Play begins by randomizing a 4×4 tray of dice-like "letter cubes", normally by shaking. Each of the 16 cubes has a different letter printed on each of its sides. The cubes settle into a 4×4 tray such that only the top letter of each cube is visible. After the cubes have settled into the grid, a 3-minute timer is started and all players simultaneously begin the main phase of play.
Each player searches for words that can be constructed from the letters of sequentially adjacent cubes. Adjacent is considered to include the horizontally, vertically, and diagonally neighboring cubes. Words must be at least 3 letters long, may include singular and plural separately, but may not utilize the same letter cube more than once per word. The players record all words found by writing on their private sheet of paper. After 3 minutes have elapsed, all players must stop writing and the game enters the scoring phase.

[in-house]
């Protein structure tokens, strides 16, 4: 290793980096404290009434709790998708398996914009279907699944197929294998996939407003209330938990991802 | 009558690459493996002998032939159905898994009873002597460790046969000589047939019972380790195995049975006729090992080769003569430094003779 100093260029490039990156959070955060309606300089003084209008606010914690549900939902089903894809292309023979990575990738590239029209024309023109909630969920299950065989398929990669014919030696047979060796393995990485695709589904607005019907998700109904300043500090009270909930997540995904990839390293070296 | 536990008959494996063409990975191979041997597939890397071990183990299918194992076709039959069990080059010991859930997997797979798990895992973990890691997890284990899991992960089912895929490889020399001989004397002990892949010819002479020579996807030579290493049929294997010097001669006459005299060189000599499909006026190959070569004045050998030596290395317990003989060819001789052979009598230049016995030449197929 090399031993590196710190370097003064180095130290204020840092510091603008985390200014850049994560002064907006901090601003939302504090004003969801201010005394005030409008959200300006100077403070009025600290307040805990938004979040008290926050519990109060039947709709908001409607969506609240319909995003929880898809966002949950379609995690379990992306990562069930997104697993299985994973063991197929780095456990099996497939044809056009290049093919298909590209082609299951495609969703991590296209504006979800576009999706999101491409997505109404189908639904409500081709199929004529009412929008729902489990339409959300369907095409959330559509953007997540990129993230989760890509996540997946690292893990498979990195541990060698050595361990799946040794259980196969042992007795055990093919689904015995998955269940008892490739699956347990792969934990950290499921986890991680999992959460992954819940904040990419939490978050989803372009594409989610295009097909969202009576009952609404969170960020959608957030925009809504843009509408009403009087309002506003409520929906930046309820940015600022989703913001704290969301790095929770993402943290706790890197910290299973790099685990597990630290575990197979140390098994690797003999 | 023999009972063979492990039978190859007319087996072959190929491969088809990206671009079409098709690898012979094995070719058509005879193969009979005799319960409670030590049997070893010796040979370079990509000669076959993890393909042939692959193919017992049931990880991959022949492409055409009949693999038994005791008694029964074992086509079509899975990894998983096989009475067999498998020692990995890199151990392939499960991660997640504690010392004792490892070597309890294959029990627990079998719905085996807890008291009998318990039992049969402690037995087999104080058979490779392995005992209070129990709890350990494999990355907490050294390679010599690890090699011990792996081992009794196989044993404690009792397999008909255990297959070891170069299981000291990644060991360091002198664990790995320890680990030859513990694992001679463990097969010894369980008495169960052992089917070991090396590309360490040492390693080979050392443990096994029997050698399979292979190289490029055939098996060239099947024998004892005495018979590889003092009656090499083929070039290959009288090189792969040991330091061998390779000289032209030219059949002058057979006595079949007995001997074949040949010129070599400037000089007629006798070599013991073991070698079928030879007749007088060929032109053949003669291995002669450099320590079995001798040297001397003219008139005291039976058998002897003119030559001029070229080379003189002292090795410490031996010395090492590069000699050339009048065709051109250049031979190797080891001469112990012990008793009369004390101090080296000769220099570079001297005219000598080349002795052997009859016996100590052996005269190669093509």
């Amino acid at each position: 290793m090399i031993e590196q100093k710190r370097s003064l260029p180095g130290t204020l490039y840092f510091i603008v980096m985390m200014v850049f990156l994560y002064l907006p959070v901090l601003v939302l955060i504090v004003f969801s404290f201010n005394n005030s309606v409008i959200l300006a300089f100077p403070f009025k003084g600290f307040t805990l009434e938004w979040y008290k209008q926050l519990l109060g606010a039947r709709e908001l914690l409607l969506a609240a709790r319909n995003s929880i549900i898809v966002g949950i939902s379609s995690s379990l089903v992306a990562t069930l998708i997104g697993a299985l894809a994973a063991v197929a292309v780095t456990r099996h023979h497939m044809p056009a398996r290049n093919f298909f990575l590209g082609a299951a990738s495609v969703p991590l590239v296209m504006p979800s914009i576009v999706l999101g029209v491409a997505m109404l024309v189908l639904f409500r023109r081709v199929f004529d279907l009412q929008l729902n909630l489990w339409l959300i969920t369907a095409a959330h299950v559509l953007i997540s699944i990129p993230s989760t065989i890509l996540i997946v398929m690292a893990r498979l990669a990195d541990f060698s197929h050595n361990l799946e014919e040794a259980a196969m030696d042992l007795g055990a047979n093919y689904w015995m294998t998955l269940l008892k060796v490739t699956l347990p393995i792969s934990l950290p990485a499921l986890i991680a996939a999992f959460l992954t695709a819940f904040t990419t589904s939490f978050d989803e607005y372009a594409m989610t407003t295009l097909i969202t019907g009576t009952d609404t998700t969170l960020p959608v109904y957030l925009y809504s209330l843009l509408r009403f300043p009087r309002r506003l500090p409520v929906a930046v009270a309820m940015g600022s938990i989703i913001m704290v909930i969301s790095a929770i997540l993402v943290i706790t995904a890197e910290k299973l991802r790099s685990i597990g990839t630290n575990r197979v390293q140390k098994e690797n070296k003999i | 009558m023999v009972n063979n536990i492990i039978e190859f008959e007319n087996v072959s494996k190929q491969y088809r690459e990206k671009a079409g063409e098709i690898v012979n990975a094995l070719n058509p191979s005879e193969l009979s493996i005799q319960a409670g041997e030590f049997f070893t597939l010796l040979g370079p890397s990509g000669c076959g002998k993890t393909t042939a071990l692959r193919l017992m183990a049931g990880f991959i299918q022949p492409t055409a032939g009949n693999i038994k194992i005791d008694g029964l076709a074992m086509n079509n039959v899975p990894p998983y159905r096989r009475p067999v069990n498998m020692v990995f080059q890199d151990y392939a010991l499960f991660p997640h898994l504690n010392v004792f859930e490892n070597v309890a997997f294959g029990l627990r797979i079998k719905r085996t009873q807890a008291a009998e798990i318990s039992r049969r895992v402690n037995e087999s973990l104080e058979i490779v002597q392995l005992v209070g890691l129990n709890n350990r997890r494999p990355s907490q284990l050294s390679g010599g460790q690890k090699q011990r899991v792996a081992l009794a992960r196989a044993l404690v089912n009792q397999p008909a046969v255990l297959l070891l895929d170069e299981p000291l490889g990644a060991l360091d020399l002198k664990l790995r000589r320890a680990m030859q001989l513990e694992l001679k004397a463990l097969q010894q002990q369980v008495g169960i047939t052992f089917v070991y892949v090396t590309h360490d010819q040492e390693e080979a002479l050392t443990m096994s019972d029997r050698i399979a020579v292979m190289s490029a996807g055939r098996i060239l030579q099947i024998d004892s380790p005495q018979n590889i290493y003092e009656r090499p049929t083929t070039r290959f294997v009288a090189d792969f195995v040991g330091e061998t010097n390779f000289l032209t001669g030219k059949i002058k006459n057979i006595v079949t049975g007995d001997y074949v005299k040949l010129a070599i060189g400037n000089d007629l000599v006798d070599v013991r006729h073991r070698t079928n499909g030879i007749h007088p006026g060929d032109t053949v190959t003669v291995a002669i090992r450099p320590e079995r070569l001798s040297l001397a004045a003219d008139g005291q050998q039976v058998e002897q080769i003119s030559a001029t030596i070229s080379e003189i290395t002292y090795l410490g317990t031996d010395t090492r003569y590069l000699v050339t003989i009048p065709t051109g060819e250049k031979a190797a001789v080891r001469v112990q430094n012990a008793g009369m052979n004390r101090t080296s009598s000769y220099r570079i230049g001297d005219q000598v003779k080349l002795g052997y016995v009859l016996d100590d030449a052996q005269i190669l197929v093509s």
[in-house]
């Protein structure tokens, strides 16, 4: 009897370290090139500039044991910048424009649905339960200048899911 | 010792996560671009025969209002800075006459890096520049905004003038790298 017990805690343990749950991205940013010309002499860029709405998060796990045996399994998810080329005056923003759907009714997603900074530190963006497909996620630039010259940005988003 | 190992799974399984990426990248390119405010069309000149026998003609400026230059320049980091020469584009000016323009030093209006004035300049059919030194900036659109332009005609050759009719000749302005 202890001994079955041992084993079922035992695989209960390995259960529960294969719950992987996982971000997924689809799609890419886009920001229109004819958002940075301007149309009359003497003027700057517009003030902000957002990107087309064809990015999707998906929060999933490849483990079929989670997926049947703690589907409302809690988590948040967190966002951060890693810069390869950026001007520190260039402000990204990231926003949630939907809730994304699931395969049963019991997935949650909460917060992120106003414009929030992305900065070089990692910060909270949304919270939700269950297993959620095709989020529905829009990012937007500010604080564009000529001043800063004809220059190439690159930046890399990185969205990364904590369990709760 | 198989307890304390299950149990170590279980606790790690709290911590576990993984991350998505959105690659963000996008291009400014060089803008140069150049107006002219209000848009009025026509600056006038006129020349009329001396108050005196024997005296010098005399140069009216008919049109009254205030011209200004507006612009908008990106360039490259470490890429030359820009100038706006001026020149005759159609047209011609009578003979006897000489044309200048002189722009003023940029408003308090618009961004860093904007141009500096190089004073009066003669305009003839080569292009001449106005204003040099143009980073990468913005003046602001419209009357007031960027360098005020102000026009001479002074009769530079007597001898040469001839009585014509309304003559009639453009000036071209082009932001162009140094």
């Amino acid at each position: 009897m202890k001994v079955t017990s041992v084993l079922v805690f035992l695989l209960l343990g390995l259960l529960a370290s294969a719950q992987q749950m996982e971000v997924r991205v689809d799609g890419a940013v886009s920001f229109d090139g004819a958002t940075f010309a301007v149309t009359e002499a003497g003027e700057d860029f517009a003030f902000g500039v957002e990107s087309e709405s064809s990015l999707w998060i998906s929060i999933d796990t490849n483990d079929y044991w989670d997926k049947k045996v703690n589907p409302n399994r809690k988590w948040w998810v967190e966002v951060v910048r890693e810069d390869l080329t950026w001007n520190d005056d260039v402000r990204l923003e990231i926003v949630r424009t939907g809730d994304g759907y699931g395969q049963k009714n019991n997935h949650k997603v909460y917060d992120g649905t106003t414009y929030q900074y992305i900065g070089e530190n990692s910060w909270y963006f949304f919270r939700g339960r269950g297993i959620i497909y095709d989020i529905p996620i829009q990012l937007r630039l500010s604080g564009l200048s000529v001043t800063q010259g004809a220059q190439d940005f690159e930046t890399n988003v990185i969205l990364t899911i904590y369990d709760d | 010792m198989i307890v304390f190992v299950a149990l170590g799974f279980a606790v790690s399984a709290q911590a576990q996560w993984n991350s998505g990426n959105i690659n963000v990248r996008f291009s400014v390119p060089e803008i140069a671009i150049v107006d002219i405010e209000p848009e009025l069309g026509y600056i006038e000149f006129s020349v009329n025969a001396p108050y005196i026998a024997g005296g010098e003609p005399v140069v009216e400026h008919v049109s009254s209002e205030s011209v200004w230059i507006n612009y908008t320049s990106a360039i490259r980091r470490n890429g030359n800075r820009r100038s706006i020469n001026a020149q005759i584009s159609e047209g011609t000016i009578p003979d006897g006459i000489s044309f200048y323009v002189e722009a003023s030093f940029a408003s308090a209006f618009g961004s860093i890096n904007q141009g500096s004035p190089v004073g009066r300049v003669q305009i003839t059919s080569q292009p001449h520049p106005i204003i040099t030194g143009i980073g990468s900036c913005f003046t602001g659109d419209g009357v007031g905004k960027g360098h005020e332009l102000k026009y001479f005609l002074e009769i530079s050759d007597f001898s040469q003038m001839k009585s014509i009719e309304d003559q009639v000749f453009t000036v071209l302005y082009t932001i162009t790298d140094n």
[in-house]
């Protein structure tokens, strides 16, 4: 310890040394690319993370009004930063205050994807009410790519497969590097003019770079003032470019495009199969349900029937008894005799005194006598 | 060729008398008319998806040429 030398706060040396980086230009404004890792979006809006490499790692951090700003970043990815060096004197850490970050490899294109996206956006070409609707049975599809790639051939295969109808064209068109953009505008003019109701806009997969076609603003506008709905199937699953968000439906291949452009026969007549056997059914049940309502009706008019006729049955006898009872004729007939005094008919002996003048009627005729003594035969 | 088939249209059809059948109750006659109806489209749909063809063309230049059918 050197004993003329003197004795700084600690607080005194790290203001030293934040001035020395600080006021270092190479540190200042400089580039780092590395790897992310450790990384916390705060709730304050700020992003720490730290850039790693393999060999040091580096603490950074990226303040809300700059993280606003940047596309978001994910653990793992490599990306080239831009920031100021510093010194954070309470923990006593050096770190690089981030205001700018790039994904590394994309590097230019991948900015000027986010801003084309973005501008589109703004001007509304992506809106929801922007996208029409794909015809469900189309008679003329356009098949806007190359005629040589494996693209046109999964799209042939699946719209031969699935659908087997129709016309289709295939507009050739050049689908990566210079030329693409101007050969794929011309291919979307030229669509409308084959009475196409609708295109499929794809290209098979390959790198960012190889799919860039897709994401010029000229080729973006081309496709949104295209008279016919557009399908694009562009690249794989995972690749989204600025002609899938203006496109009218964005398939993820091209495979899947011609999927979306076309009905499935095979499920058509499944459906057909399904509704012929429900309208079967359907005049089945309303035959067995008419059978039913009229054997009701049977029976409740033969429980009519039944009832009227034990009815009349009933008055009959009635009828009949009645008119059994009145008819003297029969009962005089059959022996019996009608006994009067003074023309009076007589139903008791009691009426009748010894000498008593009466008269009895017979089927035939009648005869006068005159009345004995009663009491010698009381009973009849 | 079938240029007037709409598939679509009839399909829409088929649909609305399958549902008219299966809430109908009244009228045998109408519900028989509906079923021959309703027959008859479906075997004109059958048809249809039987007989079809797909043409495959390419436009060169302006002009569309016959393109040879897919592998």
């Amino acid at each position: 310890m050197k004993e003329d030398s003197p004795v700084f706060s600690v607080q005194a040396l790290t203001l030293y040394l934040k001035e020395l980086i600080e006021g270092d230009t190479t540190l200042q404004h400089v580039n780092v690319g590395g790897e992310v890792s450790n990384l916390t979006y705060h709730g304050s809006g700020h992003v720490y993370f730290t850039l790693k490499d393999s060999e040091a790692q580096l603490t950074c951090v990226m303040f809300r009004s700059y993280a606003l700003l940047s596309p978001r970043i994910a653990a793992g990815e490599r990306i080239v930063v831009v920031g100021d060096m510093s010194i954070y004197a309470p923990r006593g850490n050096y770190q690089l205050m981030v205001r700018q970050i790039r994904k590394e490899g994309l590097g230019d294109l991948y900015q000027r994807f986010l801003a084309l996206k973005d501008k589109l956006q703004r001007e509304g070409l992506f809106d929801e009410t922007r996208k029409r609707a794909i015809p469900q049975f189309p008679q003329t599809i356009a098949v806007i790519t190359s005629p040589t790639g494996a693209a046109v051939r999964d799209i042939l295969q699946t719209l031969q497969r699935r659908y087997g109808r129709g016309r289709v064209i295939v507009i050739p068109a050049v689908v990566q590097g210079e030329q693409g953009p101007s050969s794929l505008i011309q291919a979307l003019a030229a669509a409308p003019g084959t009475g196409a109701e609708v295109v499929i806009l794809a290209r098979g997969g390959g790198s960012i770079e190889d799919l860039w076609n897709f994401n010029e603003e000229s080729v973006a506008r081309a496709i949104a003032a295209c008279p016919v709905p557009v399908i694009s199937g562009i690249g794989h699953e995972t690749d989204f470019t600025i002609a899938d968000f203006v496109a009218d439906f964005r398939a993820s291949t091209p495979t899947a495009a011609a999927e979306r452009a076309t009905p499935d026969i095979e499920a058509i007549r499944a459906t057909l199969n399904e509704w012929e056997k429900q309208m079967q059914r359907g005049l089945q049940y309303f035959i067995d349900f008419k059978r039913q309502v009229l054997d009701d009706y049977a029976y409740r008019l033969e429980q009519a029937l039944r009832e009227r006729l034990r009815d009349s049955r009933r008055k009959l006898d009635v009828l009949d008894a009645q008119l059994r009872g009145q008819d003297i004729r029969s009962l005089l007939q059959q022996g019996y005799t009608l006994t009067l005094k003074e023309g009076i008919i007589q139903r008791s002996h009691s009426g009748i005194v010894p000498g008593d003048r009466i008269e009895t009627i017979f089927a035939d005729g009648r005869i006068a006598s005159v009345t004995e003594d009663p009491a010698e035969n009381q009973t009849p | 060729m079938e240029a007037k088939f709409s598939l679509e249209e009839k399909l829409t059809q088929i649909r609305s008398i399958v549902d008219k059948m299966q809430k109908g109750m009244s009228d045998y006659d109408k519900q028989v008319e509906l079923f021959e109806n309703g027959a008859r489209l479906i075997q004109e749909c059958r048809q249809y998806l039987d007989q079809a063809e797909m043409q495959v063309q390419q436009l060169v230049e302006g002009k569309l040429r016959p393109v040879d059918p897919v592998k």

Each player goes through his or her list of discovered words. If two or more players wrote the same word, it is discarded from all players' lists. Any player may challenge the validity of a word, in which case a previously nominated dictionary is used to verify or refute the word. For all words remaining after duplicates have been eliminated, points are awarded based on the length of the word. Longer words receive significantly more points up to a maximum of 11 points for 8 letters or more. The winner is the player whose point total is highest. Any ties are typically broken by count of long words.
The game was taken to a new level with the introduction of "Big Boggle," later marketed as "Boggle Master," which features a 5×5 tray, and is customarily played by searching for words of 4 letters or more. The Boggle Master set has an adapter that can convert the larger grid into a regular Boggle grid.